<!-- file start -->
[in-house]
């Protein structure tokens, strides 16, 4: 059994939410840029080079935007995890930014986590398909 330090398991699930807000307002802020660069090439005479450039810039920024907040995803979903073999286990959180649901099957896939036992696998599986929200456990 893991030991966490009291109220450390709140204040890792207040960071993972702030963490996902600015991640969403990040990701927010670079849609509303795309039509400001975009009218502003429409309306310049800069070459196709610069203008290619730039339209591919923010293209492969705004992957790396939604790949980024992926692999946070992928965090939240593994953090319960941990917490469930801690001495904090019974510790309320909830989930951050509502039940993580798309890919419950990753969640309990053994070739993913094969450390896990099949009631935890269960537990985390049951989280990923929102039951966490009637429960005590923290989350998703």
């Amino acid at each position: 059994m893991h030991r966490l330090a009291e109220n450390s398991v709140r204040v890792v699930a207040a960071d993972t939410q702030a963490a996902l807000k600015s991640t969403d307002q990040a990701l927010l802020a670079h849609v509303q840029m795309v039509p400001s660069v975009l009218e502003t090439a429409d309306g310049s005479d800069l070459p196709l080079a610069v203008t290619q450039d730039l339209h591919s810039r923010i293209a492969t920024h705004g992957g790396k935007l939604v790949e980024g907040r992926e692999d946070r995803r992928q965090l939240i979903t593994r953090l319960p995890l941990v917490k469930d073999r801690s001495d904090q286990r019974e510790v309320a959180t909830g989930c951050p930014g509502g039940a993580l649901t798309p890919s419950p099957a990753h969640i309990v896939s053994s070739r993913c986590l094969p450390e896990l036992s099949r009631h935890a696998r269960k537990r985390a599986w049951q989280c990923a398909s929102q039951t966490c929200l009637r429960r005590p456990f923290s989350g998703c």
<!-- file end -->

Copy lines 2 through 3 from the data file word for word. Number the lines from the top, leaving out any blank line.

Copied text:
């Protein structure tokens, strides 16, 4: 059994939410840029080079935007995890930014986590398909 330090398991699930807000307002802020660069090439005479450039810039920024907040995803979903073999286990959180649901099957896939036992696998599986929200456990 893991030991966490009291109220450390709140204040890792207040960071993972702030963490996902600015991640969403990040990701927010670079849609509303795309039509400001975009009218502003429409309306310049800069070459196709610069203008290619730039339209591919923010293209492969705004992957790396939604790949980024992926692999946070992928965090939240593994953090319960941990917490469930801690001495904090019974510790309320909830989930951050509502039940993580798309890919419950990753969640309990053994070739993913094969450390896990099949009631935890269960537990985390049951989280990923929102039951966490009637429960005590923290989350998703």
């Amino acid at each position: 059994m893991h030991r966490l330090a009291e109220n450390s398991v709140r204040v890792v699930a207040a960071d993972t939410q702030a963490a996902l807000k600015s991640t969403d307002q990040a990701l927010l802020a670079h849609v509303q840029m795309v039509p400001s660069v975009l009218e502003t090439a429409d309306g310049s005479d800069l070459p196709l080079a610069v203008t290619q450039d730039l339209h591919s810039r923010i293209a492969t920024h705004g992957g790396k935007l939604v790949e980024g907040r992926e692999d946070r995803r992928q965090l939240i979903t593994r953090l319960p995890l941990v917490k469930d073999r801690s001495d904090q286990r019974e510790v309320a959180t909830g989930c951050p930014g509502g039940a993580l649901t798309p890919s419950p099957a990753h969640i309990v896939s053994s070739r993913c986590l094969p450390e896990l036992s099949r009631h935890a696998r269960k537990r985390a599986w049951q989280c990923a398909s929102q039951t966490c929200l009637r429960r005590p456990f923290s989350g998703c």